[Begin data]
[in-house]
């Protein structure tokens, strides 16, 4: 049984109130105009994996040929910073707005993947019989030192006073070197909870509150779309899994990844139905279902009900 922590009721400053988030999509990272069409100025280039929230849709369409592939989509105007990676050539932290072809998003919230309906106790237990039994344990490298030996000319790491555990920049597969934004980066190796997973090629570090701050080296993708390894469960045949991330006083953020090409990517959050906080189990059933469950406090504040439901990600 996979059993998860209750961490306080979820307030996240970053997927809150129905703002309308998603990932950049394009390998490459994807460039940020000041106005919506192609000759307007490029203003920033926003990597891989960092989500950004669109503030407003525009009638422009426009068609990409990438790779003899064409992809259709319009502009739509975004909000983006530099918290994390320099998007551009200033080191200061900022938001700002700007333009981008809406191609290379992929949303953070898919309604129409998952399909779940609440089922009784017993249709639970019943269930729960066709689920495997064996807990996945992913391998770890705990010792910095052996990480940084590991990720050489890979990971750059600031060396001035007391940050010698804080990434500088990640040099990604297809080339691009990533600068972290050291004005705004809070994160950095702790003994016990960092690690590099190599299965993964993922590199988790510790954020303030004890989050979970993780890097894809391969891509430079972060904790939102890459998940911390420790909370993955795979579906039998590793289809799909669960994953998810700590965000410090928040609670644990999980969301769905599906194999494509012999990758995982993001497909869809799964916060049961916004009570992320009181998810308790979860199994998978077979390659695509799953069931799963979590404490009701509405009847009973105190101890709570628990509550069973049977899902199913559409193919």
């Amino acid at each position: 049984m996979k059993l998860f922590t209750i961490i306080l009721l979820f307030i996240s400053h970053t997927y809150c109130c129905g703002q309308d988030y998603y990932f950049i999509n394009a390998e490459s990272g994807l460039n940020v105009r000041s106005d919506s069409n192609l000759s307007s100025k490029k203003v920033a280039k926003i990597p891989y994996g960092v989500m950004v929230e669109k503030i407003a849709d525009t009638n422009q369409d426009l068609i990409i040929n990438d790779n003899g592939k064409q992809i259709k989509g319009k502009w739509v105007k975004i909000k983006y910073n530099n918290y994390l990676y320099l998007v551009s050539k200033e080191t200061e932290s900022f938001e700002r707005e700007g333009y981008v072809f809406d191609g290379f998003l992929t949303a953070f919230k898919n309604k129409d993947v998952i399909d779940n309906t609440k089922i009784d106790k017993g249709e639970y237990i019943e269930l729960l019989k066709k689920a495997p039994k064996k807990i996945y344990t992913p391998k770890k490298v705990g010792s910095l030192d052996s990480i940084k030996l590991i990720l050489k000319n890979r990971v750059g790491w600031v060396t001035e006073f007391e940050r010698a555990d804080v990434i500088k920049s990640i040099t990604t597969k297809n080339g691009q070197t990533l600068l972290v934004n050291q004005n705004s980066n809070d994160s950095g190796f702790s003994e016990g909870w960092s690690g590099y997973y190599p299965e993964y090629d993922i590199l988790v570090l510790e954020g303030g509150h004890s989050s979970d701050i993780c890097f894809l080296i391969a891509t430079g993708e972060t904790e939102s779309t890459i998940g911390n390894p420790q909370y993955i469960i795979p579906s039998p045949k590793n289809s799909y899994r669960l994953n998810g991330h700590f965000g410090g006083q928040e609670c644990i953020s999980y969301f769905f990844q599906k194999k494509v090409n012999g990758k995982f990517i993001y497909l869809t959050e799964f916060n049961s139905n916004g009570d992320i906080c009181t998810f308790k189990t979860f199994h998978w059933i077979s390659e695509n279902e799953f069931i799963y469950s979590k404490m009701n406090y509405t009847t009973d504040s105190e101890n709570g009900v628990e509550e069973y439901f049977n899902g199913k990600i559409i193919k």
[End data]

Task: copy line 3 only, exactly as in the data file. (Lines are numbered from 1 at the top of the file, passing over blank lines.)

């Amino acid at each position: 049984m996979k059993l998860f922590t209750i961490i306080l009721l979820f307030i996240s400053h970053t997927y809150c109130c129905g703002q309308d988030y998603y990932f950049i999509n394009a390998e490459s990272g994807l460039n940020v105009r000041s106005d919506s069409n192609l000759s307007s100025k490029k203003v920033a280039k926003i990597p891989y994996g960092v989500m950004v929230e669109k503030i407003a849709d525009t009638n422009q369409d426009l068609i990409i040929n990438d790779n003899g592939k064409q992809i259709k989509g319009k502009w739509v105007k975004i909000k983006y910073n530099n918290y994390l990676y320099l998007v551009s050539k200033e080191t200061e932290s900022f938001e700002r707005e700007g333009y981008v072809f809406d191609g290379f998003l992929t949303a953070f919230k898919n309604k129409d993947v998952i399909d779940n309906t609440k089922i009784d106790k017993g249709e639970y237990i019943e269930l729960l019989k066709k689920a495997p039994k064996k807990i996945y344990t992913p391998k770890k490298v705990g010792s910095l030192d052996s990480i940084k030996l590991i990720l050489k000319n890979r990971v750059g790491w600031v060396t001035e006073f007391e940050r010698a555990d804080v990434i500088k920049s990640i040099t990604t597969k297809n080339g691009q070197t990533l600068l972290v934004n050291q004005n705004s980066n809070d994160s950095g190796f702790s003994e016990g909870w960092s690690g590099y997973y190599p299965e993964y090629d993922i590199l988790v570090l510790e954020g303030g509150h004890s989050s979970d701050i993780c890097f894809l080296i391969a891509t430079g993708e972060t904790e939102s779309t890459i998940g911390n390894p420790q909370y993955i469960i795979p579906s039998p045949k590793n289809s799909y899994r669960l994953n998810g991330h700590f965000g410090g006083q928040e609670c644990i953020s999980y969301f769905f990844q599906k194999k494509v090409n012999g990758k995982f990517i993001y497909l869809t959050e799964f916060n049961s139905n916004g009570d992320i906080c009181t998810f308790k189990t979860f199994h998978w059933i077979s390659e695509n279902e799953f069931i799963y469950s979590k404490m009701n406090y509405t009847t009973d504040s105190e101890n709570g009900v628990e509550e069973y439901f049977n899902g199913k990600i559409i193919k």